Presumably as a practical matter, development began with the more prosaic part of the design. An access road, then named as a part of High St. (now Irving), lead east from Walnut along the common boundary of the Philbrick and Wright estates and then, turning to become the southern part of today’s High St., paralleled the Land Company’s boundary, with lots on both sides, and giving access to Edgehill. That is how things stood — albeit on paper only, as far as “Glen Street” and “Irving” were concerned — until no later than 1870.
Edgehill Road & the southern part of High Streets The very first new houses in the development include the Italianate 138 High (ca. 1861), built for Sarah Searle, a Swedenborgian. It was the home of Dr. Walter Channing, first dean of the Harvard Medical School and a founder of the Boston Lying-In Hospital, at the time that died there in 1876. The neighborhood’s collective memory long identified 138 High as a station on the underground railroad, although its apparent construction date, suggests otherwise. An occupant of this house in the 1920s was Henry Whitney Lamb an industrialist and president of the Brookline Savings Bank who, like several of his neighbors was a member of the Anti-Imperialist League. 1 Edgehill (ca. 1866-67) was originally an Italianate house. It acquired its present Arts & Crafts appearance in the early twentieth century.
99 High St. (1865), originally a Mansard, was built for Congressman John W. Candler, a director of the Land Company. There was a great annexation struggle between Brookline and Boston in the 1870s, when Brookline became the first suburb of a major U.S. city to successfully resist annexation by its adjacent core city. Brookline started a national trend, which by the end of the century effectively ended the growth of many U.S. core cities through annexation. Candler was a leader of the losing, pro-annexation side and, as a result, lost his “safe” Republican seat in Congress. This house was given its present castle-like appearance by the architect F. Manton Wakefield, its then owner, in 1907. Wakefield had also lived on Wellington Terrace. Candler’s Jam (1881), the four, closely spaced, Queen Anne cottages at 17, 19, 25, & 29 Edgehill, was built by Candler as an endowment for an unmarried daughter. Although similar, each has individual features. Another house totally modernized (in a medieval manner, in 1905) by F. Manton Wakefield is 132 High (ca. 1870).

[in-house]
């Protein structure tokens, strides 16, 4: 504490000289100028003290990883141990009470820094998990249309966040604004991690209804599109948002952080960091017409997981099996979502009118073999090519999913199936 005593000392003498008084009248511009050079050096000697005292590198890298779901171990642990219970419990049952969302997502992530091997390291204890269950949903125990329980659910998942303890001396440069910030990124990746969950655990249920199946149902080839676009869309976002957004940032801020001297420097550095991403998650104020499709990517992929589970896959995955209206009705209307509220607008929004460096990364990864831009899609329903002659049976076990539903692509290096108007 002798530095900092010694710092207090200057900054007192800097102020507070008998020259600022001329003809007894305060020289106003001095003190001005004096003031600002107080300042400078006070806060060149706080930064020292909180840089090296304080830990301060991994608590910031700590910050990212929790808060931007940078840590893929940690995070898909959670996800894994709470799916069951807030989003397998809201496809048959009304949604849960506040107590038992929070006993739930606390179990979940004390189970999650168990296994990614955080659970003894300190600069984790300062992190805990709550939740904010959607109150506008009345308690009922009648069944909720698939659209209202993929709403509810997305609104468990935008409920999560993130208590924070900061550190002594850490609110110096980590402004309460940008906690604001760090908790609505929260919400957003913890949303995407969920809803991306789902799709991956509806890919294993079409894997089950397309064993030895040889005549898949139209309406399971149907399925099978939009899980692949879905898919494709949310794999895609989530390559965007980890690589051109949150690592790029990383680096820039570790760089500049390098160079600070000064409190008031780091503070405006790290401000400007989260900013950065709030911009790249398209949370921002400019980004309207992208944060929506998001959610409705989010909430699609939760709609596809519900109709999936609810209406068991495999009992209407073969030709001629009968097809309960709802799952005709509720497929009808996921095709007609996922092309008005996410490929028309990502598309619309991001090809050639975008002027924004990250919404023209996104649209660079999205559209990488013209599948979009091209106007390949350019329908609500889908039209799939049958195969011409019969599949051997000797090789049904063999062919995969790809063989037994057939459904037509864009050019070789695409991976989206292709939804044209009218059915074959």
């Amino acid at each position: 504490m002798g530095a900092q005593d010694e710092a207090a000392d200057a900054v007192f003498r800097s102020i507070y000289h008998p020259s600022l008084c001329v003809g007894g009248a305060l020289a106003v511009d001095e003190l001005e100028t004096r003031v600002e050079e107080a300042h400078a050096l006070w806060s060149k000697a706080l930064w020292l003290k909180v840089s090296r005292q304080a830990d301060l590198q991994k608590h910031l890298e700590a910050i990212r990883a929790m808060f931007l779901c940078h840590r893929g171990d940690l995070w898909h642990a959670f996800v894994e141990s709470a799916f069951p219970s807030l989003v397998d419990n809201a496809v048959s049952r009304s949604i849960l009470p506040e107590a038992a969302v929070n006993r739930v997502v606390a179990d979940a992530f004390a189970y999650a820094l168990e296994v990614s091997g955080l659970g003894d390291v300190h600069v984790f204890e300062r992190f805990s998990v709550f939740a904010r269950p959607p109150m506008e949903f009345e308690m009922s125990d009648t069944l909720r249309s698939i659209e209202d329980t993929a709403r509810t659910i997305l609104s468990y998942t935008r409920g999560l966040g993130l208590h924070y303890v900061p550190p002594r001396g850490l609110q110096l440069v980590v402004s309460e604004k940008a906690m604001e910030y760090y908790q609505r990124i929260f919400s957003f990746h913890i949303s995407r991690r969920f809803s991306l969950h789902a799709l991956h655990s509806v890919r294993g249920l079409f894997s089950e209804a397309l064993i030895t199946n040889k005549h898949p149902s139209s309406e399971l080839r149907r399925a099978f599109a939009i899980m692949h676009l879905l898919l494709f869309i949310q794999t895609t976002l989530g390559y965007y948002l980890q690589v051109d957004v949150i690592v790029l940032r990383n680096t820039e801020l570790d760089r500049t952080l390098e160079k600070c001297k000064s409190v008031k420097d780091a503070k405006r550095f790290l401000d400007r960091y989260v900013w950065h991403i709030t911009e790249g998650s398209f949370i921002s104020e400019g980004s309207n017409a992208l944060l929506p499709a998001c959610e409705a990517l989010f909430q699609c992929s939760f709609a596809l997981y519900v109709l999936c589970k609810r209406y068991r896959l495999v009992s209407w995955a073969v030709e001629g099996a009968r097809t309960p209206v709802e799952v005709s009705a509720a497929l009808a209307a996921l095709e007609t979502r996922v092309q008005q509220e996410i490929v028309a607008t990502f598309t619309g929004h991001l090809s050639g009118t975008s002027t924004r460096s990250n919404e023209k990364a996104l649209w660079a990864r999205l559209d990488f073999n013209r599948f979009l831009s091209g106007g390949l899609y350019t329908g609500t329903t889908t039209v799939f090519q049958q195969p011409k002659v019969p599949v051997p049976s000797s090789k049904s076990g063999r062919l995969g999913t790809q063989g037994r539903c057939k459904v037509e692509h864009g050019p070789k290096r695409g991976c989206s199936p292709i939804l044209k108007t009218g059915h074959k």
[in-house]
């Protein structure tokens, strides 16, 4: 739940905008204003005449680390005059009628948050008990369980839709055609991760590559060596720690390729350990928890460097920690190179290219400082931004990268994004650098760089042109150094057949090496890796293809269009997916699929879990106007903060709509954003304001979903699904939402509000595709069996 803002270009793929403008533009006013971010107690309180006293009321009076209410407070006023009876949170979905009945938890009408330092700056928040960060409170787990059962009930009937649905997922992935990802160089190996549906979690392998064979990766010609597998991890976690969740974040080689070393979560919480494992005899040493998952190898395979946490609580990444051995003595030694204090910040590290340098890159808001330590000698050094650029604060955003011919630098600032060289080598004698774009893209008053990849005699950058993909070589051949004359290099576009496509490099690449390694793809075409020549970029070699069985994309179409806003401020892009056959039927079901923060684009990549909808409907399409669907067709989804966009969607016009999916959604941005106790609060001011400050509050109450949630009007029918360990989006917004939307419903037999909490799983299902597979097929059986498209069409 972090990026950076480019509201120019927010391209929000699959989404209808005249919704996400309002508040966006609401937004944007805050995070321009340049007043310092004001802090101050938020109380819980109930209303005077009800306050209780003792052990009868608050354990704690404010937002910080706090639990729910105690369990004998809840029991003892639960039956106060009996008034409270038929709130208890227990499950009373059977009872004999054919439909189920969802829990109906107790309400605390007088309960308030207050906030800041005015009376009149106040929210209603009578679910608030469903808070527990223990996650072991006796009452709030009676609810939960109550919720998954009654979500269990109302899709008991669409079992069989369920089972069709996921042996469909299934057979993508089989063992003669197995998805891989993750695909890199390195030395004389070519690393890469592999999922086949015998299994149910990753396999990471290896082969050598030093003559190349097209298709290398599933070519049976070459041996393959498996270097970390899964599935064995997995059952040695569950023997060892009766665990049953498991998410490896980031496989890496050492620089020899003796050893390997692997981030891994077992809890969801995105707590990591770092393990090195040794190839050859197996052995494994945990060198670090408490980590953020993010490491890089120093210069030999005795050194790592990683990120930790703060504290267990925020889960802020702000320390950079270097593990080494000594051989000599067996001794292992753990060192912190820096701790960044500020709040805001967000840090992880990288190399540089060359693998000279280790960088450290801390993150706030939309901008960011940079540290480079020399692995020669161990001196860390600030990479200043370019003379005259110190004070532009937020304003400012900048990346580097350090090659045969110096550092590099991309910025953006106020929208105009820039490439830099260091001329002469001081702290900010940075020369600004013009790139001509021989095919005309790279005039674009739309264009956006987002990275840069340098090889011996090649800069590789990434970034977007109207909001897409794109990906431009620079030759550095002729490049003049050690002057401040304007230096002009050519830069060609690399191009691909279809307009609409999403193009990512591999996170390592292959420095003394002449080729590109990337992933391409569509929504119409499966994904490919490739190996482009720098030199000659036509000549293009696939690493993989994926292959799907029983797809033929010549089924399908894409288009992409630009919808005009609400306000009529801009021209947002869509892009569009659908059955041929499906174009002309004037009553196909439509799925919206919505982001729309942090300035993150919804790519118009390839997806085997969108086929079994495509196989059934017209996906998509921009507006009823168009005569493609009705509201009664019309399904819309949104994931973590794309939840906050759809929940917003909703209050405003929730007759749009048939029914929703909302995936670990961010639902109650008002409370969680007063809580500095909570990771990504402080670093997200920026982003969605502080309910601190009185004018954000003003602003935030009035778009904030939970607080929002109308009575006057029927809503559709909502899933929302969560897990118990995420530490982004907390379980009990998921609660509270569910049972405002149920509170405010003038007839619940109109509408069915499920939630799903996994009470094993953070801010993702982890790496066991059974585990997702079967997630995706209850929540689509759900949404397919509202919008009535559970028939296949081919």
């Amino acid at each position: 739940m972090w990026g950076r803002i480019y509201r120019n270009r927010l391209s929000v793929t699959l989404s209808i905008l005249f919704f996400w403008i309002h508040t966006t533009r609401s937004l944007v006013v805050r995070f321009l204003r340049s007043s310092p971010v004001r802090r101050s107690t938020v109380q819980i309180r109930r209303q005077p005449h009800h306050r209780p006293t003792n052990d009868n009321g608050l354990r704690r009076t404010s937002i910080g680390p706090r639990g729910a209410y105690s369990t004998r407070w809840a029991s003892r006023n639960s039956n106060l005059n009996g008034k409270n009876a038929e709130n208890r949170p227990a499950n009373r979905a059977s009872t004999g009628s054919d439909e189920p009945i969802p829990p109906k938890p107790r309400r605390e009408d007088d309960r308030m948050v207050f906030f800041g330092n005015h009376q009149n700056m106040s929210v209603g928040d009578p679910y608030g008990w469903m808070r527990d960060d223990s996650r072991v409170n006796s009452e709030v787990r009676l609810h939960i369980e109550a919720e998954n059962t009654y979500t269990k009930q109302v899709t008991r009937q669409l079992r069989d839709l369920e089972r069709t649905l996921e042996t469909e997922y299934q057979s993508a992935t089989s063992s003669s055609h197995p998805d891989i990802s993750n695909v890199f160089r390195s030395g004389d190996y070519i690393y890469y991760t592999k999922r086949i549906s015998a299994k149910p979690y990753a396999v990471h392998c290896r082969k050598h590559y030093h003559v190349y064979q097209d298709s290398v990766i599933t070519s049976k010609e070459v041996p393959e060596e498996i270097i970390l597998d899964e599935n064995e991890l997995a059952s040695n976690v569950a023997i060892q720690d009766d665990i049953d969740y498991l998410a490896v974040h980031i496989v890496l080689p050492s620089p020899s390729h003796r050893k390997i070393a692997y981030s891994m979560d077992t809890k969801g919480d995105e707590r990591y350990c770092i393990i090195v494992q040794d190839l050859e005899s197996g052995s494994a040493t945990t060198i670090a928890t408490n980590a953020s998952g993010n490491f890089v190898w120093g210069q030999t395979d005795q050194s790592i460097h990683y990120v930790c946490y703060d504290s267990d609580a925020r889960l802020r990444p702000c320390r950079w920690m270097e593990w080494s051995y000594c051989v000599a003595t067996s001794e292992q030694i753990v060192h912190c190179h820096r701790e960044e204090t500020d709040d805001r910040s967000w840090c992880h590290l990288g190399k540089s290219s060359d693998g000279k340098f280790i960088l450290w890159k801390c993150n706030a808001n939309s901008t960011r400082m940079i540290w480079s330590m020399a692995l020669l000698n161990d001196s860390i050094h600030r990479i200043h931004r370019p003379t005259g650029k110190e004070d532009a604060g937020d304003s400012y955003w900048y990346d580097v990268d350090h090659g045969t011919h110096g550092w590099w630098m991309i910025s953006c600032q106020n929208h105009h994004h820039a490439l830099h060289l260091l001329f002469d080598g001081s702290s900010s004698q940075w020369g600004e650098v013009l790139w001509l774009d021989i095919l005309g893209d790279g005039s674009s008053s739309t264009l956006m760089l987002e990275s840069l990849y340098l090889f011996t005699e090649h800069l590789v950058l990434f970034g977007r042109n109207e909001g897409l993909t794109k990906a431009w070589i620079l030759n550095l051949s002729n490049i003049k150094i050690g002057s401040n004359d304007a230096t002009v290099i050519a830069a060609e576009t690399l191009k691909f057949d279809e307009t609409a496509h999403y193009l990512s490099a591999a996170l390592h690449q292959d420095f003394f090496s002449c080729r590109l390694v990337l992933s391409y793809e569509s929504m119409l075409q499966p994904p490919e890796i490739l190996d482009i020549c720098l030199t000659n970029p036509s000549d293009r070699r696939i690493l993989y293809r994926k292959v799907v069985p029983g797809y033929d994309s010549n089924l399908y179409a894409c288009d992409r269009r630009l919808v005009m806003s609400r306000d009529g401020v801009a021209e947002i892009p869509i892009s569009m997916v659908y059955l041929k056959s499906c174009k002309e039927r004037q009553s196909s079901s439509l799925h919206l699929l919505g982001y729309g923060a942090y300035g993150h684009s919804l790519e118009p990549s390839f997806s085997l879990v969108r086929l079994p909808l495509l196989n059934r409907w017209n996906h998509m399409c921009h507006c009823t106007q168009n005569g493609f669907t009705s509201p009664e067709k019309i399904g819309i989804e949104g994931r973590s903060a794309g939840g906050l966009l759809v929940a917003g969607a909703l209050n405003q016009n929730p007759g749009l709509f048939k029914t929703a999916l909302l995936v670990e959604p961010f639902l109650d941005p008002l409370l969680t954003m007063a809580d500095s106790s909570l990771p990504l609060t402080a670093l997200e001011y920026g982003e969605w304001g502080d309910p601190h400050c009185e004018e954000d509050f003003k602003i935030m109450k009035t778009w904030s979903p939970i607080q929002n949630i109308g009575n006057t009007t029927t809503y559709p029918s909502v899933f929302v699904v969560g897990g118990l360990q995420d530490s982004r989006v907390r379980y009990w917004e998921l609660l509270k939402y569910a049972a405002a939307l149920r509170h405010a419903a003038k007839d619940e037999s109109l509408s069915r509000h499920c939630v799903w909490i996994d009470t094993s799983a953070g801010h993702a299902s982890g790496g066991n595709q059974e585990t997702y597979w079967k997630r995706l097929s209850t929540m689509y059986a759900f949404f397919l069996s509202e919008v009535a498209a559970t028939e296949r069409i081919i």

A vignette from the Brookline Land Company’s 1860 sales map showing “A view Northeasterly from Summit Ave.” (now Edgehill Rd.).
Robert S. Peabody, of Peabody & Stearns, designer of the Customs-house Tower — for years Boston’s only “skyscraper ”— built 50 and 76 Edgehill, the 1876 Queen Anne brick houses, and the shingled stable (1891) at the end of Edgehill. 50 Edgehill was Peabody’s own house.
Peabody’s college roommate and friend, Moorfield Storey, lived at 44 Edgehill. In about 1904, he and Peabody both moved to new Peabody-designed houses on the Fenway. Storey was a president of the American Bar Association and the president for most of its existence of the Anti-Imperialist League, an organization founded to oppose the annexation of the Philippines as a colony and to support free trade and the gold standard. Its members included Jane Addams, Andrew Carnegie, Grover Cleveland, Mark Twain, Samuel Gompers, and John Dewey, among many notables. Later Storey became the first president of the NAACP. Storey sold his house to Walter Edward Andrews. He was the business partner of Charles Storrow (who lived at 112 High), son-in-law of James Wheeler Edgerly (who lived at 39 Irving), and father of the author Louise Andrews Kent. She lived in a total of five Pill hill Houses — but in this one only for a couple of years. During the first great “red scare” of the 1920s, the house was owned by Horace Andrew Davis, a banker, legal scholar, and grandson of Massachusetts governor and senator “Honest John Davis.” However, he seems to have mostly resided in New York, while his wife, Anna Norwood (Hallowell) Davis, who was Secretary-Treasurer of the New England Civil Liberties Committee (an affiliate of the ACLU) occupied 44 Edgehill — which was the mailing address for its Sacco and Vanzetti defense committee.